Get local stories you won't find anywhere else right to your inbox.
Sign up here

Just Posted

Benjamin Poudou, Mount MacIntyre’s ski club manager, poses for a photo in the club’s ski rental area on Nov. 16. The club has sold around 1,850 passes already this year, compared to 1067 passes on Oct. 31 last year. (Crystal Schick/Yukon News)
Early season ski pass sales up as Yukoners prepare for pandemic winter

Season passe sales at Mount McIntyre for cross-country skiing are up by around 60 per cent this year

The City of Whitehorse will be spending $655,000 to upgrade the waste heat recovery system at the Canada Games Centre. (Crystal Schick/Yukon News file)
New waste heat recovery system coming to the CGC

Council approves $655,000 project

Yukon First Nation Education Directorate education advocates and volunteers help to sort and distribute Christmas hamper grocery boxes outside Elijah Smith Elementary School on Feb. 23. (Rebecca Bradford Andrew/Submitted)
First Nation Education Directorate begins Christmas hamper program

Pick-ups for hampers are scheduled at local schools

Cyrine Candido, cashier, right, wipes down the new plexi-glass dividers at Superstore on March 28, before it was commonplace for them to wear masks. The Yukon government is relaunching the Yukon Essential Workers Income Support Program as the second wave of COVID-19 begins to take place in the territory. (Crystal Schick/Yukon News file)
Yukon Essential Workers Income Support Program extended to 32 weeks

More than 100 businesses in the territory applied for the first phase of the program

Cody Pederson of the CA Storm walks around LJ’s Sabres player Clay Plume during the ‘A’ division final of the 2019 Yukon Native Hockey Tournament. The 2021 Yukon Native Hockey Tournament, scheduled for March 25 to 28 in Whitehorse next year, was officially cancelled on Nov. 24 in a press release from organizers. (John Hopkins-Hill/Yukon News file)
2021 Yukon Native Hockey Tournament cancelled

The 2021 Yukon Native Hockey Tournament, scheduled for March 25 to 28… Continue reading

Lev Dolgachov/123rf
The Yukon’s Information and Privacy Commissioner stressed the need to safeguard personal information while shopping this holiday season in a press release on Nov. 24.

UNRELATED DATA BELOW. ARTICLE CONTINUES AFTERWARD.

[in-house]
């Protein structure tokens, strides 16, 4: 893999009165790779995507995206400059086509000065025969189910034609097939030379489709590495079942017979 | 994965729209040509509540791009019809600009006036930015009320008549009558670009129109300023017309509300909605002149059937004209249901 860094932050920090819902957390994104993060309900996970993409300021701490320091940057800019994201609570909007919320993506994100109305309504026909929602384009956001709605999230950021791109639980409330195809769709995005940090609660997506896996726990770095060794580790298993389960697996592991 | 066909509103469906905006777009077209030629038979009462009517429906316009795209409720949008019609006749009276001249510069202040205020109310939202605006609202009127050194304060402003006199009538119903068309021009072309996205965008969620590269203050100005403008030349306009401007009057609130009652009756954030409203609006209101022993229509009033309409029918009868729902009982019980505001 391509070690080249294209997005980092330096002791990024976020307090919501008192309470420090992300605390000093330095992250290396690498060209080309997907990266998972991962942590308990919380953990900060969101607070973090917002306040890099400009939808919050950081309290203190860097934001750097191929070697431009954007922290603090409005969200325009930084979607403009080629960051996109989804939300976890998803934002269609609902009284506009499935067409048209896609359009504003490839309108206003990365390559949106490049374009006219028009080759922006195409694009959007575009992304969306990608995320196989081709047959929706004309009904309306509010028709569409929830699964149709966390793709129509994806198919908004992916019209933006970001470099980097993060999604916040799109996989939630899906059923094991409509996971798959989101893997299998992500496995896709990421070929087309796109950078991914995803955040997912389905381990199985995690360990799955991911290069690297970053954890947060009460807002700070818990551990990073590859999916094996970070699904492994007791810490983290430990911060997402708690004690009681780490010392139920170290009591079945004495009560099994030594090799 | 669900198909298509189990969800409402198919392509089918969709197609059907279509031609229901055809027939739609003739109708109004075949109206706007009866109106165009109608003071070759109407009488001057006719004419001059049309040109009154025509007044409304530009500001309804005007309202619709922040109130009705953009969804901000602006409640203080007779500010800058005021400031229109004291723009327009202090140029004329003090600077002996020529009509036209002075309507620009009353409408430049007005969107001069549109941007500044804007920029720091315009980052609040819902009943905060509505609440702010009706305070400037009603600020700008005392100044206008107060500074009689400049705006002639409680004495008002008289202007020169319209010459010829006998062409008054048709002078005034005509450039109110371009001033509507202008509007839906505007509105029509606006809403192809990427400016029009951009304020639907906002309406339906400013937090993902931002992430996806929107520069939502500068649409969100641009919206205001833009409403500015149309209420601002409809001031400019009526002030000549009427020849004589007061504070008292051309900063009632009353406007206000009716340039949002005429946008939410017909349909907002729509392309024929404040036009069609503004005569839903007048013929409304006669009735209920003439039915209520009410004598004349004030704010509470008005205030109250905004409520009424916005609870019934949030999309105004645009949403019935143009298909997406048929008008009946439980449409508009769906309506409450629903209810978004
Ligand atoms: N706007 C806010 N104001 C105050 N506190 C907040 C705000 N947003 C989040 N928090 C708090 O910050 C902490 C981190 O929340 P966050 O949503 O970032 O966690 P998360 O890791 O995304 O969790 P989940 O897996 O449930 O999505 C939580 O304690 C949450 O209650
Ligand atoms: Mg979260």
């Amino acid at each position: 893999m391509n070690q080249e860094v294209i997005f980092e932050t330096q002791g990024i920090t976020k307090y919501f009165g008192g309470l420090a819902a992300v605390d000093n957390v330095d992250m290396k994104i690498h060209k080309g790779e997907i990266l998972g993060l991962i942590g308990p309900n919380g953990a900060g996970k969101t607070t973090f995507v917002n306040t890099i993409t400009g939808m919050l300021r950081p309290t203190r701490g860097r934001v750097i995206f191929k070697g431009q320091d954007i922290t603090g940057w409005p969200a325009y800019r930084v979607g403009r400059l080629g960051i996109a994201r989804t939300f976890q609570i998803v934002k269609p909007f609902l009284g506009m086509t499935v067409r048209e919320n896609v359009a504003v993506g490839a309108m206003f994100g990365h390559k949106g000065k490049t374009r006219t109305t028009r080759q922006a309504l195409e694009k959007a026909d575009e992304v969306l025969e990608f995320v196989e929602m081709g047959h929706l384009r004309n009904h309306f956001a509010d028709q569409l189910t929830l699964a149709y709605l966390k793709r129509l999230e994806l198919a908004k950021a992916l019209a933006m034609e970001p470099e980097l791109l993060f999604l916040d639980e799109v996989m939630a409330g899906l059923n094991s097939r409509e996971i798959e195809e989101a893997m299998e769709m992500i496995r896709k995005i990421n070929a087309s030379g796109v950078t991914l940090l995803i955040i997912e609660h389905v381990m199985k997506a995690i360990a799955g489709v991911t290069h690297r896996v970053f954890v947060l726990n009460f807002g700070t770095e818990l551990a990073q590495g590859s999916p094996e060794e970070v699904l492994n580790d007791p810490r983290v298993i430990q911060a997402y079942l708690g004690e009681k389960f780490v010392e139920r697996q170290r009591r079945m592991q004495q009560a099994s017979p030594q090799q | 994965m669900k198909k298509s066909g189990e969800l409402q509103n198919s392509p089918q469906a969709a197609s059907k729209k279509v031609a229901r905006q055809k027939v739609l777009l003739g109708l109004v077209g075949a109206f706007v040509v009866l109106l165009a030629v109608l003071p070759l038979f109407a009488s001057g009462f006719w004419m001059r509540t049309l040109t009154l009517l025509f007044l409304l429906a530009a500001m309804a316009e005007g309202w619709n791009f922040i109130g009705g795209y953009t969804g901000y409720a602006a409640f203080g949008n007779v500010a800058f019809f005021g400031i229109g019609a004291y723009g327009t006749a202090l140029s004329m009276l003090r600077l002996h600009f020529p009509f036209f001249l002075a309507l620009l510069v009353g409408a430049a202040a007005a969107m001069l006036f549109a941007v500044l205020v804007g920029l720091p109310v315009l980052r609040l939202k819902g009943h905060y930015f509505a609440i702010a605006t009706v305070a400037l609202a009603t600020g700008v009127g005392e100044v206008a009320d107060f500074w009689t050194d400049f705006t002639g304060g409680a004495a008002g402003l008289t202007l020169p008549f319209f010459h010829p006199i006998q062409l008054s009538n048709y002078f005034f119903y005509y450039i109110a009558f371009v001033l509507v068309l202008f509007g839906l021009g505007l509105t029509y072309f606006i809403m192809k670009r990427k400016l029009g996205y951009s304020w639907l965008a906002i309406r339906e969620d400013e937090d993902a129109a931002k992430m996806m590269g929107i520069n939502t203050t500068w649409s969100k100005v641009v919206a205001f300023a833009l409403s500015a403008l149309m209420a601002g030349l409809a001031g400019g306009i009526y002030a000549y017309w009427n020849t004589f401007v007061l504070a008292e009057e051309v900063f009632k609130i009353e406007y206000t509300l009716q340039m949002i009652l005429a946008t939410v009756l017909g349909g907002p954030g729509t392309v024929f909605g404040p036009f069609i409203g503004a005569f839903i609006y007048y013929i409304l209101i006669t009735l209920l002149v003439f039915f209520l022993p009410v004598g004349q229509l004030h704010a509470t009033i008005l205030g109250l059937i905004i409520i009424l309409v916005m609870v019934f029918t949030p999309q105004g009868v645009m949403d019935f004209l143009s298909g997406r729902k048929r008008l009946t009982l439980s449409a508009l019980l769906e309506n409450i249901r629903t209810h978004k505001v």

Information and Privacy Commissioner issues reminder about shopping

The Yukon’s Information and Privacy Commissioner Diane McLeod-McKay stressed the need to… Continue reading

Keith Lay speaks at a city council meeting on Dec. 4, 2017. Lay provided the lone submission to council on the city’s proposed $33 million capital spending plan for 2021 on Nov. 23, taking issue with a number of projects outlined. (Crystal Schick/Yukon News file)
Resident raises issues with city’s capital budget

Council to vote on budget in December

Beatrice Lorne was always remembered by gold rush veterans as the ‘Klondike Nightingale’. (Yukon Archives/Maggies Museum Collection)
History Hunter: Beatrice Lorne — The ‘Klondike Nightingale’

In June of 1929, 11 years after the end of the First… Continue reading

Samson Hartland is the executive director of the Yukon Chamber of Mines. The Yukon Chamber of Mines elected a new board of directors during its annual general meeting held virtually on Nov. 17. (Joel Krahn/Yukon News file)
Yukon Chamber of Mines elects new board

The Yukon Chamber of Mines elected a new board of directors during… Continue reading

The Yukon Hospital Corporation has released its annual report for 2019-20, and — unsurprisingly — hospital visitations were down. (Crystal Schick/Yukon News file)
Annual report says COVID-19 had a large impact visitation numbers at Whitehorse General

The Yukon Hospital Corporation has released its annual report for 2019-20, and… Continue reading

Whitehorse City Hall. (Joel Krahn/Yukon News file)
City hall, briefly

A look at decisions made by Whitehorse city council this week

Most Read